Where Have All the Protestants Gone?

January 2006By Thomas Storck

Thomas Storck is a Contributing Editor of the NOR and author, most recently, of Christendom and the West: Essays on Culture, Society and History.

Has anyone noticed the almost complete disappearance of Protestants from our nation? "What!" I can hear my readers exclaim, "Storck has really gone off his rocker this time. Why, just down the street there's an Assembly of God church and two or three Baptist churches and the Methodists and so on. My cousin just left the Catholic Church to become a Protestant and my niece just married one. Moreover, evangelical Protestants have many media outlets of their own and they have great influence in the Bush Administration. They're everywhere." All this, of course, is true. Except that for some time, they no longer call themselves Protestants, but simply Christians, and increasingly they've gotten Catholics to go along with their terminology.

I recall over 10 years ago when I was a lector at Mass, for the prayer of the faithful I was supposed to read a petition that began, "That Catholics and Christians…." Of course, I inserted the word "other" before "Christians," but I doubt very many in the congregation would even have noticed had I not done so. Just the other day I saw on a Catholic website an article about a Protestant adoption agency that refused to place children with Catholic parents. The headline referred not to a Protestant adoption agency but to a Christian one. And how often do we hear of Christian bookstores or Christian radio stations or Christian schools, when everyone should know they are Protestant ones?

Now, what is wrong with this? Well, it should be obvious to any Catholic -- but probably isn't. Are only Protestants Christians? Are we Catholics not Christians, indeed the true Christians? About 30 years ago, Protestants, especially evangelicals, began to drop the term Protestant and call themselves simply Christians as a not too subtle means of suggesting that they are the true and real Christians, rather than simply the children of the breakaway Protestant revolt of the 16th century. This shift in Protestant self-identification has taken on increasingly dramatic proportions. A recent Newsweek survey (Aug. 29-Sept. 5, 2005) found that, between 1990 and 2001, the number of Americans who consider themselves "Christian" (no denomination) increased by 1,120 percent, while the number of those who self-identify as "Protestant" decreased by 270 percent.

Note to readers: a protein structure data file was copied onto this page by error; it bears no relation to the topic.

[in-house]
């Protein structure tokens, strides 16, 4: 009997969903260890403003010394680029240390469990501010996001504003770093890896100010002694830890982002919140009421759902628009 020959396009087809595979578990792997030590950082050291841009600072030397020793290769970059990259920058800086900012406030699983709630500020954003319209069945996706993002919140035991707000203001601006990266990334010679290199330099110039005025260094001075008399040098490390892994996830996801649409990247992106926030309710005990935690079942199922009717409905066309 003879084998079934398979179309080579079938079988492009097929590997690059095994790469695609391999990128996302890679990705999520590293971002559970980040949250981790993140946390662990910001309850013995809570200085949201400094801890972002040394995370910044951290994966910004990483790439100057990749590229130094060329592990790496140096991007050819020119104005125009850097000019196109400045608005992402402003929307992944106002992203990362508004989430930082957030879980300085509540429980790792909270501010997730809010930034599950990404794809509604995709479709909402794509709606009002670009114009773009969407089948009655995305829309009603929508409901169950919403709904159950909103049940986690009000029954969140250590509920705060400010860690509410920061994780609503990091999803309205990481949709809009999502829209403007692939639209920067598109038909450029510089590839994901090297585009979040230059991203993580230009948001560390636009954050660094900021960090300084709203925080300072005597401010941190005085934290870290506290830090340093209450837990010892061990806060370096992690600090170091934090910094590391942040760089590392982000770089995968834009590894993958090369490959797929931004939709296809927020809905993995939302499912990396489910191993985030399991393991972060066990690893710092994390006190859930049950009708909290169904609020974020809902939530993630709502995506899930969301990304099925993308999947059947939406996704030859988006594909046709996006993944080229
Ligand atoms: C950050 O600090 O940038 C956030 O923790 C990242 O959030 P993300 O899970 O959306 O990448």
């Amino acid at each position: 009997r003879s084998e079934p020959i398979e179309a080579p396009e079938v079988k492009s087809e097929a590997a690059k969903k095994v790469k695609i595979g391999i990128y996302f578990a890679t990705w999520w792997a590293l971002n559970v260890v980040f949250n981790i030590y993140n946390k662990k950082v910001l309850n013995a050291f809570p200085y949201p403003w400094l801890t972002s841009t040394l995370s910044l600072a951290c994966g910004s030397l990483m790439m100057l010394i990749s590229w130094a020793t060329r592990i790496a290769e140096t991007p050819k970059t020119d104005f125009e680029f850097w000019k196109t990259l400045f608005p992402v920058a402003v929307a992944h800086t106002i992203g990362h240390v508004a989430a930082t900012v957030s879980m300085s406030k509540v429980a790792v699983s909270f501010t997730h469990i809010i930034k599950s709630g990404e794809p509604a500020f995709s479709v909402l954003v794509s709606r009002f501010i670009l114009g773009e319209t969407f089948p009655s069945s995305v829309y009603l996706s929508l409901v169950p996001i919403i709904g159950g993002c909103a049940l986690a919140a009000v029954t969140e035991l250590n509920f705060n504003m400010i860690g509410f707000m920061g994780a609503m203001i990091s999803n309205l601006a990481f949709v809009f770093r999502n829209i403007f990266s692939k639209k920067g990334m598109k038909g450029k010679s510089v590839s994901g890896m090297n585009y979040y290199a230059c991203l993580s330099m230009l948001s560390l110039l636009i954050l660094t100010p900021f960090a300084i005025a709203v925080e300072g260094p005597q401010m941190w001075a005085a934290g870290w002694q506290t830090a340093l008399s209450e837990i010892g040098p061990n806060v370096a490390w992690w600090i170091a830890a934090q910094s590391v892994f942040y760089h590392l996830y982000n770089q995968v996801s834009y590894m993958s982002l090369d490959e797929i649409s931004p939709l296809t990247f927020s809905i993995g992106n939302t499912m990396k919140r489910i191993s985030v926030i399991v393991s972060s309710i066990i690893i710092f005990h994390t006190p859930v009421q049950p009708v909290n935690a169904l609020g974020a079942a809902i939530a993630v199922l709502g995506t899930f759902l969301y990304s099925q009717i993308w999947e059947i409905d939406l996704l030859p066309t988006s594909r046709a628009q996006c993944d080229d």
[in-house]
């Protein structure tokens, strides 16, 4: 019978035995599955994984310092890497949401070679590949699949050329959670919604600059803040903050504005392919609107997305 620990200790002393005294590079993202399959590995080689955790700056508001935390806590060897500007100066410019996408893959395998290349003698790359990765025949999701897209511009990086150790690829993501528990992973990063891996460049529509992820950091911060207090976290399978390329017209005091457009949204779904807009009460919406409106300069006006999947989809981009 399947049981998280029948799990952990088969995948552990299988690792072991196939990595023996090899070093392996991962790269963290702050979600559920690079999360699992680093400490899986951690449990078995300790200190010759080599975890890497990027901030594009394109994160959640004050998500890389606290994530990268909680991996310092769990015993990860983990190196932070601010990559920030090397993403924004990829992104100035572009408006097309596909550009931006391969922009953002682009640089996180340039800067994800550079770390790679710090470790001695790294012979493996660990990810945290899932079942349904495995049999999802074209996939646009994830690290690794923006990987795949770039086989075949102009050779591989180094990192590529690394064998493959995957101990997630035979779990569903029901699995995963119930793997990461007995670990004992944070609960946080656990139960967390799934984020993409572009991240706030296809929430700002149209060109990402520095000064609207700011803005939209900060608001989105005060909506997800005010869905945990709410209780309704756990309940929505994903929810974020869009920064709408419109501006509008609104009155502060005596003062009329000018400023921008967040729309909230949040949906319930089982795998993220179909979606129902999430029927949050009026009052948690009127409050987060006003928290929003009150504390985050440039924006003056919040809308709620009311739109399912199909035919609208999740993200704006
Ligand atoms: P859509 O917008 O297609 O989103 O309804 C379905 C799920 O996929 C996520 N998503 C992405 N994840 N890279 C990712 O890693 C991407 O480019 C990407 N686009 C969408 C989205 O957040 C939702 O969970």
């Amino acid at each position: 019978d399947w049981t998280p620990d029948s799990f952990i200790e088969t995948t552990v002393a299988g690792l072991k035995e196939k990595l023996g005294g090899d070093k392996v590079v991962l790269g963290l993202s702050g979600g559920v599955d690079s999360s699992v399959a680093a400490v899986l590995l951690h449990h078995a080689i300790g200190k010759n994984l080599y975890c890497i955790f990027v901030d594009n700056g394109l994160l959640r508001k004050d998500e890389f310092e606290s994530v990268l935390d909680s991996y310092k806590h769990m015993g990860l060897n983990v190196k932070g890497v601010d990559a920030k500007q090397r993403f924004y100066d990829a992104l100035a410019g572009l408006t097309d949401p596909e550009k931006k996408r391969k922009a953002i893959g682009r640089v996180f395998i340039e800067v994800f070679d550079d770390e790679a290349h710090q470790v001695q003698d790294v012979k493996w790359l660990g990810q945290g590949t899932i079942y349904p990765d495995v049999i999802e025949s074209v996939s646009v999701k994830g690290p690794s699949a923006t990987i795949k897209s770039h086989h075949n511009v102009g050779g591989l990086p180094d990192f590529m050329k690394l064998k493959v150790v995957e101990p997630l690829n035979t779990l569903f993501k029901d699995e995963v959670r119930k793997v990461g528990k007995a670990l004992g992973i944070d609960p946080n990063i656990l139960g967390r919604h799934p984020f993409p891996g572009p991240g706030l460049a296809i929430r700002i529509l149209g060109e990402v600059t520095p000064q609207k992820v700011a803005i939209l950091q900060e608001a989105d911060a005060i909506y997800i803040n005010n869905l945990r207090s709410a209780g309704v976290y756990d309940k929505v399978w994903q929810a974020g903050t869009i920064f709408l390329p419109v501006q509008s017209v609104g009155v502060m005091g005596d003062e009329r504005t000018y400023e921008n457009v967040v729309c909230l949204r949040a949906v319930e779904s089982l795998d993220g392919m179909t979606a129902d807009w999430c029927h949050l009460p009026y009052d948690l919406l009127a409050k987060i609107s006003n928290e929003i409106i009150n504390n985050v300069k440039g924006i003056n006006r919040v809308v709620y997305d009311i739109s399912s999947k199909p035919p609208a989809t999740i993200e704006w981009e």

But perhaps I am getting too worked up over a small matter. After all, are not Protestants also Christians? Yes, I do not deny that. But usually we call something by its most specific name.

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On the one hand, I totally agree with you about how annoying it is to hear Catholics say "Catholics and Christians." (And sometimes it seems like Catholics are all about worshipping the Body rather than the Head, and I find that annoying.) But on the other hand, I grew up in a Protestant denomination and married in another and we *never*, and i mean *never* thought of ourselves as "Protestants" the way Catholics think of ourselves as Catholics. And it isn't because we were ignorant of history. We just weren't any longer protesting anything in the 20th century. You are conflating different theologies as well. The "Bible fell out of the sky" meme is closer to evangelical realities than Presbyterian or Lutheran. I do agree that the differing denominations are fracturing Christendom, as faith in Christ in the mainlines wanes; and young evangelicals, according to Christianity Today, are starting to see the early heresies come back--because they aren't grounded in history, just in the joy of the kerygma (something seriously lacking in Catholic circles, by the way). But people really aren't triumphantly fighting 16th century wars anymore, except in some fundamentalist circles. Put down your swords everyone--we are all Christians! Yes, even Catholics. :) Posted by: luvadoxi
September 21, 2015 01:40 PM EDT
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